News 28 June 2022 News from SKAO
The new Emissions Trading System ETS and the CO2 Performance Ladder
The Emission Trading System (ETS) has been in place since 2005 for electricity and heat generation, energy-intensive industries and aviation. But as part of the Fit for 55 package, the ETS is getting a major boost. The new EC-ETS proposal strengthens the overall target for the sectors concerned to a 43% reduction in emissions by 2030 (compared to 2005). At the same time, the phase-out of emissions allowances will be accelerated, and from 2027 there will be no free allowances for intra-EU aviation. Shipping to and from the EU will also gradually come to be covered by the system between 2023 and 2026.
In addition, the European Commission proposes to create a new separate ETS for fuels used in road transport and buildings. This will set rules for upstream suppliers of fuels from 2025, with a cap on emissions from 2026. Suppliers will be responsible for monitoring and reporting the amount of fuel they put on the market. This will encourage them to decarbonise their products to reduce compliance costs. Further it will follow the same principles as the current ETS.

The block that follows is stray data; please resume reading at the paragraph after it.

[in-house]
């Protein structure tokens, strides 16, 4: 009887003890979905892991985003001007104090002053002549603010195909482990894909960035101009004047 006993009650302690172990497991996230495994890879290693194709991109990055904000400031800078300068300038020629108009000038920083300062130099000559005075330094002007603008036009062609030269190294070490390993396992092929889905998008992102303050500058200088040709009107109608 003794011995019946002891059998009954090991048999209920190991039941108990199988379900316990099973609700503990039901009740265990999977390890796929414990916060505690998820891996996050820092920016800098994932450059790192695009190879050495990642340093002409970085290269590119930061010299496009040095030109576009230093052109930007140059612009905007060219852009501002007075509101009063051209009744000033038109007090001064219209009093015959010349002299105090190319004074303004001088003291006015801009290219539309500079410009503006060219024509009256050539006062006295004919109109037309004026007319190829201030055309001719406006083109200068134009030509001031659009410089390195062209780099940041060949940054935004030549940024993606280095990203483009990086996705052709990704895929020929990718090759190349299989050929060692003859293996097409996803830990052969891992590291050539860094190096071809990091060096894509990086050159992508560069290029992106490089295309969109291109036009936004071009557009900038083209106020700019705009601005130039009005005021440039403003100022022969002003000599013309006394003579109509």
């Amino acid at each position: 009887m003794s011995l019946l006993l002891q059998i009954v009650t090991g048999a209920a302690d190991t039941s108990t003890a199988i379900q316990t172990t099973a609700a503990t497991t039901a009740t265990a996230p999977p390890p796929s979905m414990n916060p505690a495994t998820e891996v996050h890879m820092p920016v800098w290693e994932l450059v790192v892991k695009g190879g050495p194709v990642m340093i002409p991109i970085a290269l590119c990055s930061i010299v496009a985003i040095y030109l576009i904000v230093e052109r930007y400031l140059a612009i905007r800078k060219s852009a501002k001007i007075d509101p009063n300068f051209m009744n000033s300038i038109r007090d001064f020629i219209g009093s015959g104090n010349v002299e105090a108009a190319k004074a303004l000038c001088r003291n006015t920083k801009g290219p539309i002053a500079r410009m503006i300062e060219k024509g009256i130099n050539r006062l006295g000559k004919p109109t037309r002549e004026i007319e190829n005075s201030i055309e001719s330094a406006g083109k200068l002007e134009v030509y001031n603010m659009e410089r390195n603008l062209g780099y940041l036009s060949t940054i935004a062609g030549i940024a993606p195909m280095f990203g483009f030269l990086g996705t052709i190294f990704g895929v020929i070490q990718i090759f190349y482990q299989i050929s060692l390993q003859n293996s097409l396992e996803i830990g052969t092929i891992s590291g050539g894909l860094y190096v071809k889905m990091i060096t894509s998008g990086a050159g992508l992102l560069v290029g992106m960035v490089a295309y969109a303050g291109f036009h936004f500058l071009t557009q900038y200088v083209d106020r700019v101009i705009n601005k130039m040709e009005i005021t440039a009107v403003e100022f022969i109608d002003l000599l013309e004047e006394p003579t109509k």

And for those who fear that these green measures will drive companies out of the EU, or give an advantage to cheaper, more polluting foreign industry - the EU is introducing a carbon border adjustment mechanism (CBAM). This will keep the playing field level by pricing the CO2 content of products imported into the EU.
The CO2 Performance Ladder has been proven to be effective in reducing emissions - companies using the Ladder reduce twice as quickly. Thus, the Ladder can contribute to the goals of the ETS in the relevant sectors. At the same time, if the ETS is extended to more sectors as is proposed, the explicit CO2 price will provide a clear incentive to reduce energy use and improve energy efficiency, especially at the right price. The CO2 Performance Ladder is extremely suitable to help achieve those goals.
Thus the ETS pushes for CO2 reduction, by capping emissions and making them more expensive, and the Ladder helps to embed emissions reduction within organisations.